This is the service name or port number we'd like to connect to. We could have gotten away with using just "daytime" on systems with a well-configured system services file,[FOOTNOTE: The system services file is in /etc/services under Unix] but just in case, we've specified the port number (13) in parentheses. Using just the number would also have worked, but constant numbers make careful programmers nervous.

Notice how the return value from the new constructor is used as a filehandle in the while loop? That's what's called an indirect filehandle, a scalar variable containing a filehandle. You can use it the same way you would a normal filehandle. For example, you can read one line from it this way:

  1. $line = <$handle>;

all remaining lines from is this way:

  1. @lines = <$handle>;

and send a line of data to it this way:

  1. print $handle "some data\n";

A Webget Client

Here's a simple client that takes a remote host to fetch a document from, and then a list of documents to get from that host. This is a more interesting client than the previous one because it first sends something to the server before fetching the server's response.

  1. #!/usr/bin/perl -w
  2. use IO::Socket;
  3. unless (@ARGV > 1) { die "usage: $0 host document ..." }
  4. $host = shift(@ARGV);
  5. $EOL = "\015\012";
  6. $BLANK = $EOL x 2;
  7. foreach $document ( @ARGV ) {
  8. $remote = IO::Socket::INET->new( Proto => "tcp",
  9. PeerAddr => $host,
  10. PeerPort => "http(80)",
  11. );
  12. unless ($remote) { die "cannot connect to http daemon on $host" }
  13. $remote->autoflush(1);
  14. print $remote "GET $document HTTP/1.0" . $BLANK;
  15. while ( <$remote> ) { print }
  16. close $remote;
  17. }

The web server handing the "http" service, which is assumed to be at its standard port, number 80. If the web server you're trying to connect to is at a different port (like 1080 or 8080), you should specify as the named-parameter pair, PeerPort => 8080 . The autoflush method is used on the socket because otherwise the system would buffer up the output we sent it. (If you're on a Mac, you'll also need to change every "\n" in your code that sends data over the network to be a "\015\012" instead.)

Connecting to the server is only the first part of the process: once you have the connection, you have to use the server's language. Each server on the network has its own little command language that it expects as input. The string that we send to the server starting with "GET" is in HTTP syntax. In this case, we simply request each specified document. Yes, we really are making a new connection for each document, even though it's the same host. That's the way you always used to have to speak HTTP. Recent versions of web browsers may request that the remote server leave the connection open a little while, but the server doesn't have to honor such a request.

Here's an example of running that program, which we'll call webget:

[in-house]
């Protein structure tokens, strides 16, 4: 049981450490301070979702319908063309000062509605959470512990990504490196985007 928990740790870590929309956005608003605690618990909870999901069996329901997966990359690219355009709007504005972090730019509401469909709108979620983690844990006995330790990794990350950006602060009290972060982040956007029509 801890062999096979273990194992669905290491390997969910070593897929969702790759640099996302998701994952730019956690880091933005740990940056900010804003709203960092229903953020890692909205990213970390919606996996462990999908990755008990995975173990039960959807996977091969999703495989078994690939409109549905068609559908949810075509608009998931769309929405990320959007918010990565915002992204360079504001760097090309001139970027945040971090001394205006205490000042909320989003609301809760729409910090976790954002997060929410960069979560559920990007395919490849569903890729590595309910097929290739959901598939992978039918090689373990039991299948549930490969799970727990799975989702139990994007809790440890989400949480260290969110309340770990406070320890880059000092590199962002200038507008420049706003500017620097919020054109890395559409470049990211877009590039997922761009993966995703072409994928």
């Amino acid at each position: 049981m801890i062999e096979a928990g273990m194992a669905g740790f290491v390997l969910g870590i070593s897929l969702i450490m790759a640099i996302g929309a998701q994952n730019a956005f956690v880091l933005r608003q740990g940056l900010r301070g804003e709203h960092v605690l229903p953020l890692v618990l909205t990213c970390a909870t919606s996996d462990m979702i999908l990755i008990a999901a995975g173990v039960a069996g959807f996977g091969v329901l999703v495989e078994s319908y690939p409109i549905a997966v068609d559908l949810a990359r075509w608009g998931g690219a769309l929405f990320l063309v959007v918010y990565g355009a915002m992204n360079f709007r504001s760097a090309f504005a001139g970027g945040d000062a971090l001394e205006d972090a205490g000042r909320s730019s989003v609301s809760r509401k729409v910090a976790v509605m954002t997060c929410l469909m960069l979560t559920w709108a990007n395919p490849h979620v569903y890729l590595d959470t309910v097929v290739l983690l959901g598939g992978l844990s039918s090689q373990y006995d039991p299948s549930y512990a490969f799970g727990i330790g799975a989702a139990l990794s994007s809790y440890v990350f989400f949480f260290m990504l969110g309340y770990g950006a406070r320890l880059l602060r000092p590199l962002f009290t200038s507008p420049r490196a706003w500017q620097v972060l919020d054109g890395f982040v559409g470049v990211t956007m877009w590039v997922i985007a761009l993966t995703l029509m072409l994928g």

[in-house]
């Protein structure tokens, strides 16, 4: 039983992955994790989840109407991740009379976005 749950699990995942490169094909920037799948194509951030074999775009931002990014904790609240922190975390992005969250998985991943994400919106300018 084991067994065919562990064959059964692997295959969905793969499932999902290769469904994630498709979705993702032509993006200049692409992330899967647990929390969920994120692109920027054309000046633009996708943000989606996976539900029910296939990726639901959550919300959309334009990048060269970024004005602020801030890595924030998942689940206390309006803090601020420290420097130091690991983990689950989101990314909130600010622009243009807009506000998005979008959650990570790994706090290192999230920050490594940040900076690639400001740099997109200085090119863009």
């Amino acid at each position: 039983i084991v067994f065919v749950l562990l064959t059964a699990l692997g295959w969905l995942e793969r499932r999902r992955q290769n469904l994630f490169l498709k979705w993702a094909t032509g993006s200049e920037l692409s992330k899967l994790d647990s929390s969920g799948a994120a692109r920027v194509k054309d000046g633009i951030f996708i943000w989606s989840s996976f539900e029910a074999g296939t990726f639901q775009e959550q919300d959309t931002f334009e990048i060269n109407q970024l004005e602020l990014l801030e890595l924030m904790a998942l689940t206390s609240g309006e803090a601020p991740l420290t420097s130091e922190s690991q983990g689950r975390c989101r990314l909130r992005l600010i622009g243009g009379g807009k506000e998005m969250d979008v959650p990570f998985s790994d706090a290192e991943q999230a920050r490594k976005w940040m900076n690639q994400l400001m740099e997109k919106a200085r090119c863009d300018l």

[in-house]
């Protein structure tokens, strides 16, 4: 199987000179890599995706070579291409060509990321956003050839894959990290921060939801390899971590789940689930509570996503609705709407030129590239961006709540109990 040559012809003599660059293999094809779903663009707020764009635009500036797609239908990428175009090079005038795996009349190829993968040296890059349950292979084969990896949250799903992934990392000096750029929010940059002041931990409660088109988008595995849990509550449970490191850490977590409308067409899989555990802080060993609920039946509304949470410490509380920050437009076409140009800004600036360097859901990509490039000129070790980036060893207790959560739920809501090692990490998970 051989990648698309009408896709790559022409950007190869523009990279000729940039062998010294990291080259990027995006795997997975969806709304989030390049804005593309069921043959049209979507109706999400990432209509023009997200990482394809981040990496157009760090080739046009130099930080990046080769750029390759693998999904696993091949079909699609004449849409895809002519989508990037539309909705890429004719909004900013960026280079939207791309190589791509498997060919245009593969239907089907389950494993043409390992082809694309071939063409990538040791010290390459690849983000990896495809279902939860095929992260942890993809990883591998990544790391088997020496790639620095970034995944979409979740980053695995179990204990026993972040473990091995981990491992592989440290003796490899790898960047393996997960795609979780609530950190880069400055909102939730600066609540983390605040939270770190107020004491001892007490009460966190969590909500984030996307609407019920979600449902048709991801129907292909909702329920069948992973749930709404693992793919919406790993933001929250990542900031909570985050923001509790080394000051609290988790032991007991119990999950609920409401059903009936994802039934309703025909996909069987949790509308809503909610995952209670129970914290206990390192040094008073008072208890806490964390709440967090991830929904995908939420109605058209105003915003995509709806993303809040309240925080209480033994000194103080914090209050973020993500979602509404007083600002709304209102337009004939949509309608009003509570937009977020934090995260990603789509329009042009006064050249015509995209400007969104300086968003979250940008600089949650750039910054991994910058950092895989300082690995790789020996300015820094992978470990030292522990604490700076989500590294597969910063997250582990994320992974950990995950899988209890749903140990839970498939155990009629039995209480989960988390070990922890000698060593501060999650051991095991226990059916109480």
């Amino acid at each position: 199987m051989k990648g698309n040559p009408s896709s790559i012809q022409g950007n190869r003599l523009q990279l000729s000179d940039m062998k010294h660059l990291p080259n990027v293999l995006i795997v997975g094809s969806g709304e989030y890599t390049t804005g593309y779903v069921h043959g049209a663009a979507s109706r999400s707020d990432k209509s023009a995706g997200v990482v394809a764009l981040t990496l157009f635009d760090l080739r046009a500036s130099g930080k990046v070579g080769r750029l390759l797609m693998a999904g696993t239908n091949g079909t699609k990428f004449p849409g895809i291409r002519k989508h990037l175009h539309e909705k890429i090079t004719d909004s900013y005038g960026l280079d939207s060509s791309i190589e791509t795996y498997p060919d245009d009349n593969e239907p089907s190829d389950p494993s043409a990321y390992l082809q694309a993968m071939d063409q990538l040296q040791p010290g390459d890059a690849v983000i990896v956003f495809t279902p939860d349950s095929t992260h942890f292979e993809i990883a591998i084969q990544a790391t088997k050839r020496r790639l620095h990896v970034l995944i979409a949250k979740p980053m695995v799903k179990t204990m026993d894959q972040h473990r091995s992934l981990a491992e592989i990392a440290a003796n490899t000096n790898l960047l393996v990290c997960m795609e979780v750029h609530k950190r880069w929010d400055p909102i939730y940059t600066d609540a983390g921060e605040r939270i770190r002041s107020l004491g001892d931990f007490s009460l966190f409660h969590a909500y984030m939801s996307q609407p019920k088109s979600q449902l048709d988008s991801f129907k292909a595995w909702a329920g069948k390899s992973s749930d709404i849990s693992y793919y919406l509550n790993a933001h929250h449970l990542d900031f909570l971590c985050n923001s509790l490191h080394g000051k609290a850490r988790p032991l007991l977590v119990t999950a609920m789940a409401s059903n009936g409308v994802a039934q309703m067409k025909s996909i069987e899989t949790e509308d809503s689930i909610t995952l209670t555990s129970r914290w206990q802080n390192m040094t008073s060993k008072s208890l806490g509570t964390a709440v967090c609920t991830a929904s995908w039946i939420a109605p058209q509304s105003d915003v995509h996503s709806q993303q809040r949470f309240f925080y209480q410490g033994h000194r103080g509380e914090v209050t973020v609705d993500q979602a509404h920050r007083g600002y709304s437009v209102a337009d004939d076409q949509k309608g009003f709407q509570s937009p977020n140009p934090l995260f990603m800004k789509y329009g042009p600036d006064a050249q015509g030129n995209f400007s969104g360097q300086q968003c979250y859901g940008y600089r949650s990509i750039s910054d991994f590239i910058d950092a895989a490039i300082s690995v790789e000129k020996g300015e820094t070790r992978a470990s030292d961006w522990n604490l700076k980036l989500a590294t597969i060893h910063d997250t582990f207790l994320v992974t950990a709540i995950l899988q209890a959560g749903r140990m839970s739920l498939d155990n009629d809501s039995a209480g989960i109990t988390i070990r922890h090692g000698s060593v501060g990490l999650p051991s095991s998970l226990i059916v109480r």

1. % webget /guanaco.html
  2. HTTP/1.1 404 File Not Found
  3. Date: Thu, 08 May 1997 18:02:32 GMT
  4. Server: Apache/1.2b6
  5. Connection: close
  6. Content-type: text/html
  7. <HEAD><TITLE>404 File Not Found</TITLE></HEAD>
  8. <BODY><H1>File Not Found</H1>
  9. The requested URL /guanaco.html was not found on this server.<P>
  10. </BODY>

Ok, so that's not very interesting, because it didn't find that particular document. But a long response wouldn't have fit on this page.

For a more fully-featured version of this program, you should look to the lwp-request program included with the LWP modules from CPAN.

Interactive Client with IO::Socket

Well, that's all fine if you want to send one command and get one answer, but what about setting up something fully interactive, somewhat like the way telnet works? That way you can type a line, get the answer, type a line, get the answer, etc.

This client is more complicated than the two we've done so far, but if you're on a system that supports the powerful fork call, the solution isn't that rough. Once you've made the connection to whatever service you'd like to chat with, call fork to clone your process. Each of these two identical process has a very simple job to do: the parent copies everything from the socket to standard output, while the child simultaneously copies everything from standard input to the socket. To accomplish the same thing using just one process would be much harder, because it's easier to code two processes to do one thing than it is to code one process to do two things. (This keep-it-simple principle a cornerstones of the Unix philosophy, and good software engineering as well, which is probably why it's spread to other systems.)

Here's the code:

  1. #!/usr/bin/perl -w
  2. use strict;
  3. use IO::Socket;
  4. my ($host, $port, $kidpid, $handle, $line);
  5. unless (@ARGV == 2) { die "usage: $0 host port" }
  6. ($host, $port) = @ARGV;
  7. # create a tcp connection to the specified host and port
  8. $handle = IO::Socket::INET->new(Proto => "tcp",
  9. PeerAddr => $host,
  10. PeerPort => $port)
  11. or die "can't connect to port $port on $host: $!";
  12. $handle->autoflush(1); # so output gets there right away
  13. print STDERR "[Connected to $host:$port]\n";
  14. # split the program into two processes, identical twins
  15. die "can't fork: $!" unless defined($kidpid = fork());
  16. # the if{} block runs only in the parent process
  17. if ($kidpid) {
  18. # copy the socket to standard output
  19. while (defined ($line = <$handle>)) {
  20. print STDOUT $line;
  21. }
  22. kill("TERM", $kidpid); # send SIGTERM to child
  23. }
  24. # the else{} block runs only in the child process
  25. else {
  26. # copy standard input to the socket
  27. while (defined ($line = <STDIN>)) {
  28. print $handle $line;
  29. }
  30. }

The kill function in the parent's if block is there to send a signal to our child process (current running in the else block) as soon as the remote server has closed its end of the connection.